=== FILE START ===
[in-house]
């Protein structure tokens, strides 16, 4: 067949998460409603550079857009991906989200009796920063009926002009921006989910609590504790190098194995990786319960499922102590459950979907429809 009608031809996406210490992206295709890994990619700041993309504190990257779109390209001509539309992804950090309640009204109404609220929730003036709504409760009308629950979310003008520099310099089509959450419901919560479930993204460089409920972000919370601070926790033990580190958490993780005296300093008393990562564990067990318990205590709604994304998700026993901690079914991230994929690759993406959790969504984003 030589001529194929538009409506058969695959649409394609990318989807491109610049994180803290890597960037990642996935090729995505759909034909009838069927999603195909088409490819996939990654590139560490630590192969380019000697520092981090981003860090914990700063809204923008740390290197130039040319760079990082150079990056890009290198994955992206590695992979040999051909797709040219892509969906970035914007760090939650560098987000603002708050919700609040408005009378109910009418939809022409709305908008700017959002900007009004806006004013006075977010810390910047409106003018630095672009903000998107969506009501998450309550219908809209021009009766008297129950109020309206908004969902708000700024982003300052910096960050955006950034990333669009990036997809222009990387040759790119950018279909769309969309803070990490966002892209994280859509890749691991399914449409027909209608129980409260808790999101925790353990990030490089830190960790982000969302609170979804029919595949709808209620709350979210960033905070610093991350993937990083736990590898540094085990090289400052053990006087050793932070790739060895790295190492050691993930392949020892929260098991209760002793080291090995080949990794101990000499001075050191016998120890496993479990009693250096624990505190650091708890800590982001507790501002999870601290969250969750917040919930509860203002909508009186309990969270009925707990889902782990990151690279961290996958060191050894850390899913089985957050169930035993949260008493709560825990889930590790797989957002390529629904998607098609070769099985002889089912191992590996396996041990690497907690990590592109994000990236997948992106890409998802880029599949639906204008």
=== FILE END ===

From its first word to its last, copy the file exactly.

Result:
[in-house]
């Protein structure tokens, strides 16, 4: 067949998460409603550079857009991906989200009796920063009926002009921006989910609590504790190098194995990786319960499922102590459950979907429809 009608031809996406210490992206295709890994990619700041993309504190990257779109390209001509539309992804950090309640009204109404609220929730003036709504409760009308629950979310003008520099310099089509959450419901919560479930993204460089409920972000919370601070926790033990580190958490993780005296300093008393990562564990067990318990205590709604994304998700026993901690079914991230994929690759993406959790969504984003 030589001529194929538009409506058969695959649409394609990318989807491109610049994180803290890597960037990642996935090729995505759909034909009838069927999603195909088409490819996939990654590139560490630590192969380019000697520092981090981003860090914990700063809204923008740390290197130039040319760079990082150079990056890009290198994955992206590695992979040999051909797709040219892509969906970035914007760090939650560098987000603002708050919700609040408005009378109910009418939809022409709305908008700017959002900007009004806006004013006075977010810390910047409106003018630095672009903000998107969506009501998450309550219908809209021009009766008297129950109020309206908004969902708000700024982003300052910096960050955006950034990333669009990036997809222009990387040759790119950018279909769309969309803070990490966002892209994280859509890749691991399914449409027909209608129980409260808790999101925790353990990030490089830190960790982000969302609170979804029919595949709808209620709350979210960033905070610093991350993937990083736990590898540094085990090289400052053990006087050793932070790739060895790295190492050691993930392949020892929260098991209760002793080291090995080949990794101990000499001075050191016998120890496993479990009693250096624990505190650091708890800590982001507790501002999870601290969250969750917040919930509860203002909508009186309990969270009925707990889902782990990151690279961290996958060191050894850390899913089985957050169930035993949260008493709560825990889930590790797989957002390529629904998607098609070769099985002889089912191992590996396996041990690497907690990590592109994000990236997948992106890409998802880029599949639906204008």